Transforming your virtualized architecture into a private Cloud is the logical next step. But, it is not simple. It must be done in a staged manner if it ought to be successful. Here is a brief note on how you can orchestrate the transformation.

Stage One:

It must be virtualized before it can be transformed. This stage will be focused on server consolidation through virtualization. There will be a concerted effort to reduce the number of servers in use and transform some of the servers into virtual machines hosted in a single physical server.  IT managers may opt for static management of the VMs.  At this stage, the IT manager will be prompted to understand the consolidation challenges and rise up to meet the demands of the process.  A few tooling changes will be required to ensure that the VMs remain manageable.  The organization may like to start a dialog with customers to sell the concept and highlight the benefits they are likely to derive from the process. Application review for abstraction to Platform as a Service (PaaS) will also begin at this stage.

Stage Two:

This stage will be focused on operational improvements. Flexibility, scalability, high availability and reliability will be the main areas of concern.  Process changes will have to be orchestrated to handle the speeds that are possible with virtualization.  They need to avoid VM sprawl and focus attention on strategies beyond virtualization.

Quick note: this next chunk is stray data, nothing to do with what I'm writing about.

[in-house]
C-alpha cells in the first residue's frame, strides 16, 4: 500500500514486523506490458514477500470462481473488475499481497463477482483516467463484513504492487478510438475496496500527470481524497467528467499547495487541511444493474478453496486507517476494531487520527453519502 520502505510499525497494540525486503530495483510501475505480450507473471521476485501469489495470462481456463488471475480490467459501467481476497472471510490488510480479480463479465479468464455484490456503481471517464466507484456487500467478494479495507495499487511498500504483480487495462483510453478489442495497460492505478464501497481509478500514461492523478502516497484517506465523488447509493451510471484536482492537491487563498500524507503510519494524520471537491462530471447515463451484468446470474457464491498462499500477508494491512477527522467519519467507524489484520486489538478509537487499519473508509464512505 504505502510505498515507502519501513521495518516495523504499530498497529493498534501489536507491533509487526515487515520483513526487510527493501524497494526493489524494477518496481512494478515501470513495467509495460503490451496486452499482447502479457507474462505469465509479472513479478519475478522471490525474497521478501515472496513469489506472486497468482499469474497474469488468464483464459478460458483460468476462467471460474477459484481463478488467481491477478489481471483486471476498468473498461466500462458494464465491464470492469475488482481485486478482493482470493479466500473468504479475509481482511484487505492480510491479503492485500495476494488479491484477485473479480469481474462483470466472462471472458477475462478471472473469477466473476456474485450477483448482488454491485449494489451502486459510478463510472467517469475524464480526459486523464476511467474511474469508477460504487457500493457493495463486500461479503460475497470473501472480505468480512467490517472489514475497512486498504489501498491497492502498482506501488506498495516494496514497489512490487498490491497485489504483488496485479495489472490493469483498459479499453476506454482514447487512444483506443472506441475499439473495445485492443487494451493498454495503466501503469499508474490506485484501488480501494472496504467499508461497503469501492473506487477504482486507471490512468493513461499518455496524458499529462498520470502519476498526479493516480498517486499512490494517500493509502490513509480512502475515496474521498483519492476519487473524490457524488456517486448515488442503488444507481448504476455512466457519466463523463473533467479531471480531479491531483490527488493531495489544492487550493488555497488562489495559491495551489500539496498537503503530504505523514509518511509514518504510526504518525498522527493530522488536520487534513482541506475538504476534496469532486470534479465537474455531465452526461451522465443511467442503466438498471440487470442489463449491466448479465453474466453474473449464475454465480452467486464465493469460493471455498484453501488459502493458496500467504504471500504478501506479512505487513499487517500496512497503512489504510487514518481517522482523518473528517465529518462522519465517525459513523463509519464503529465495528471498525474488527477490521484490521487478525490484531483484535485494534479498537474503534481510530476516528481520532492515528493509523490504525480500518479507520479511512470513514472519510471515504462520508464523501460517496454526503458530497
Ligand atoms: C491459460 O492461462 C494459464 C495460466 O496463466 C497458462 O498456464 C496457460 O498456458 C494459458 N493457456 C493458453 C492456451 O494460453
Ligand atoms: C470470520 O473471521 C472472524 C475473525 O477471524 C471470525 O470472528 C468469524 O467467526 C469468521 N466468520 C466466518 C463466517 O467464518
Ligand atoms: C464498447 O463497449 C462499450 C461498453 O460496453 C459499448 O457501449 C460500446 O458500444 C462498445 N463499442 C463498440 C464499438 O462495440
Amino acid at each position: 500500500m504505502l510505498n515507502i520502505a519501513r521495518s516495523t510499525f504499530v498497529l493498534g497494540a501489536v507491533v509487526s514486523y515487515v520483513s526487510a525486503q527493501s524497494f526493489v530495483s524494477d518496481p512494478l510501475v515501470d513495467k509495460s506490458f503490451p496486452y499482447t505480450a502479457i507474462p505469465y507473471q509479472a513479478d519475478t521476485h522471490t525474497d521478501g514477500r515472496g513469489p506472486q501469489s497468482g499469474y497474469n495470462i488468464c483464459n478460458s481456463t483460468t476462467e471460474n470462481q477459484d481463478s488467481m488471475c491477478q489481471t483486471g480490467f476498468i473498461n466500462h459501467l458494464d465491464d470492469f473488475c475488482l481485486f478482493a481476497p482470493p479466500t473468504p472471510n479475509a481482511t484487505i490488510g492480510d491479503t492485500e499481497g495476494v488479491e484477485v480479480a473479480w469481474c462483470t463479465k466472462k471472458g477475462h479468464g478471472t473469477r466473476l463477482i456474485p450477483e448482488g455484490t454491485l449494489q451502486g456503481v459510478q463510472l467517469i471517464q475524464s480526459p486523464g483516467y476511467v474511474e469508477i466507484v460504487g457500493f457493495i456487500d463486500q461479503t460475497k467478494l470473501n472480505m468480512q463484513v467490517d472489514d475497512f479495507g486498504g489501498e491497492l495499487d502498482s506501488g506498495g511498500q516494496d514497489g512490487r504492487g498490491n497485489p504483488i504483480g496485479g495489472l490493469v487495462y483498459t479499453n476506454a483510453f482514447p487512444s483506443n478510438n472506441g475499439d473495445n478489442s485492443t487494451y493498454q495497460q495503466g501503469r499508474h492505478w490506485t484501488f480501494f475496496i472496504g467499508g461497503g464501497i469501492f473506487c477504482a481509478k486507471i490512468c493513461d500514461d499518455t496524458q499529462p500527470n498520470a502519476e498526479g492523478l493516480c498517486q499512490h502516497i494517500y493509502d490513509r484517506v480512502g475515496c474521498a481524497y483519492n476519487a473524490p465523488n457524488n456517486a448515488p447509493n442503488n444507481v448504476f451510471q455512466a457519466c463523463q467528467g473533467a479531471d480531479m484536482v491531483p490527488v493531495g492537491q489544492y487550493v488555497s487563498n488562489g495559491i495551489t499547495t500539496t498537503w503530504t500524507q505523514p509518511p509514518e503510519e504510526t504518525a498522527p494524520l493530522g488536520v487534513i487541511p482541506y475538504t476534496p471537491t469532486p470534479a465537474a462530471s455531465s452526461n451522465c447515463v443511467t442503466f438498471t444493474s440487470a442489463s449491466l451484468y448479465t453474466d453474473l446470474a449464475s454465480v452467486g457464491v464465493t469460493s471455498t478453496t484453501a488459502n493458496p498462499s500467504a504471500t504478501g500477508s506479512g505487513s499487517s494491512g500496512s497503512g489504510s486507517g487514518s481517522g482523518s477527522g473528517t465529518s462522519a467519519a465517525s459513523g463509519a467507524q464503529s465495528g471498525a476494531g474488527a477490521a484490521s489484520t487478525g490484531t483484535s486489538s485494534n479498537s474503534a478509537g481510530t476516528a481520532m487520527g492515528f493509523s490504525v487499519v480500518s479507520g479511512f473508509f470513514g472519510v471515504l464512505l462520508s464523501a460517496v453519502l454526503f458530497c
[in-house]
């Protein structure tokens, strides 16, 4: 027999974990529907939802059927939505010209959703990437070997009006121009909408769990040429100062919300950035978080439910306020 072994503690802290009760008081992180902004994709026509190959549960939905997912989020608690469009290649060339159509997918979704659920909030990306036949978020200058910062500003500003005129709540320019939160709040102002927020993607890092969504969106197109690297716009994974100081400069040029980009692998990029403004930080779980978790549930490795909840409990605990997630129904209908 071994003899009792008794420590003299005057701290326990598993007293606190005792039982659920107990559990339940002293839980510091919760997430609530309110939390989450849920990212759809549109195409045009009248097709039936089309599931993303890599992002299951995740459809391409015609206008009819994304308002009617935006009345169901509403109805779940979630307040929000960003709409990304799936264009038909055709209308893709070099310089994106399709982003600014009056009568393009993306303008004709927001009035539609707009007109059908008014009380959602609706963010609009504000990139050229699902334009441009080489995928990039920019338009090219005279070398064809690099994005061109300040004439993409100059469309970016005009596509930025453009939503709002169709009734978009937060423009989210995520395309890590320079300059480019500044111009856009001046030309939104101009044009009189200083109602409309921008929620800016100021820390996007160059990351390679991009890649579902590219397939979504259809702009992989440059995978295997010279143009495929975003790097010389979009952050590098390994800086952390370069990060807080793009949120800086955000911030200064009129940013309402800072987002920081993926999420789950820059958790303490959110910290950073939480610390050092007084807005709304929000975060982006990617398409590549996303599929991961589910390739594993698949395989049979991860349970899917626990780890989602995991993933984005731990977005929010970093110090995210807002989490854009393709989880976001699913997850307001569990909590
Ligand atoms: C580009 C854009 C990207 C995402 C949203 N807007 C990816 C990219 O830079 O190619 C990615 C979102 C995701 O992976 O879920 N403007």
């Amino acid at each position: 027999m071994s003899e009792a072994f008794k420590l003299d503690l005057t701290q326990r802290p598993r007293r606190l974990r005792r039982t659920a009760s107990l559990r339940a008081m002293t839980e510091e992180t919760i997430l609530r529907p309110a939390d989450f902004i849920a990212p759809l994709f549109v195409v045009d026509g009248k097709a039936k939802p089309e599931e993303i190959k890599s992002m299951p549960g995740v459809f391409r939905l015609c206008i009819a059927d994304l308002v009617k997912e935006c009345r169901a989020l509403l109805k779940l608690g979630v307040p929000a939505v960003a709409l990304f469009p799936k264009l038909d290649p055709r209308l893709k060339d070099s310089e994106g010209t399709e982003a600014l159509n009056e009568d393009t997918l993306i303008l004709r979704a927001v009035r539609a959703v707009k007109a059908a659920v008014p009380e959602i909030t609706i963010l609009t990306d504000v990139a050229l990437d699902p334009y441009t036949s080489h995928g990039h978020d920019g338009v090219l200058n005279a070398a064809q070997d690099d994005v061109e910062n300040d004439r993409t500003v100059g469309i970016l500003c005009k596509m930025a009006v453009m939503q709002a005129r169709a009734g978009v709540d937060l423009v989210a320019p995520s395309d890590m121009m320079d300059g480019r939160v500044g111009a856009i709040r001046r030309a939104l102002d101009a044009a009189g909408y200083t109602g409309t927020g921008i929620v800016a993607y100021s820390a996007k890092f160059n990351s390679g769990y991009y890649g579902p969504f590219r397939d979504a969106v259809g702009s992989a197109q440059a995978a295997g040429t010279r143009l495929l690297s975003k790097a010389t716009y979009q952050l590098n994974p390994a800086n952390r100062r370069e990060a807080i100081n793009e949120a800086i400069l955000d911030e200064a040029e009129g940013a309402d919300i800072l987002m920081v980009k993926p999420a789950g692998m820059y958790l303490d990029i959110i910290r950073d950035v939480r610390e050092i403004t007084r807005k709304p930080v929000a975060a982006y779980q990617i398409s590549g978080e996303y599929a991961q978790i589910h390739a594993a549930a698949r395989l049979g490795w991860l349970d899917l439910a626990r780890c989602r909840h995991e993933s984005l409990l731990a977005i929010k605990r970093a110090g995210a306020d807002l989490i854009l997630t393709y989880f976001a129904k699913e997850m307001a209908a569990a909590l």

Stage Three:

Potential self service offerings can be examined at this stage. Most organizations start looking at Private Cloud services with a view to harness the power of the Cloud to the ends of the organization.  Often expectations from private Cloud services are limited to specific use cases. But, it is important to understand that the requirements may expand in the future or hybrid Clouds may have to be constructed. These requirements will have to be kept in mind while evaluating or selecting the Cloud vendor.

Stage Four:

The need for hybridization of the Cloud architecture will gain importance at this stage.  It will be seen as a way out for managing peak workloads and reducing expenses. The public/private configuration will help them safeguard against problems with the public Cloud vendor.  Indirectly, attention is drawn to interoperability and standardization of services.

Stage Five:

This is the final stage and ends with the full migration to the Cloud—public, private or hybrid.  There will be new skill set requirements that will have to be met if Cloud sourcing of infrastructure and VMs are to be successful.

How did you implement private virtualization? Did you follow a similar staged process? Do you mind sharing your experience?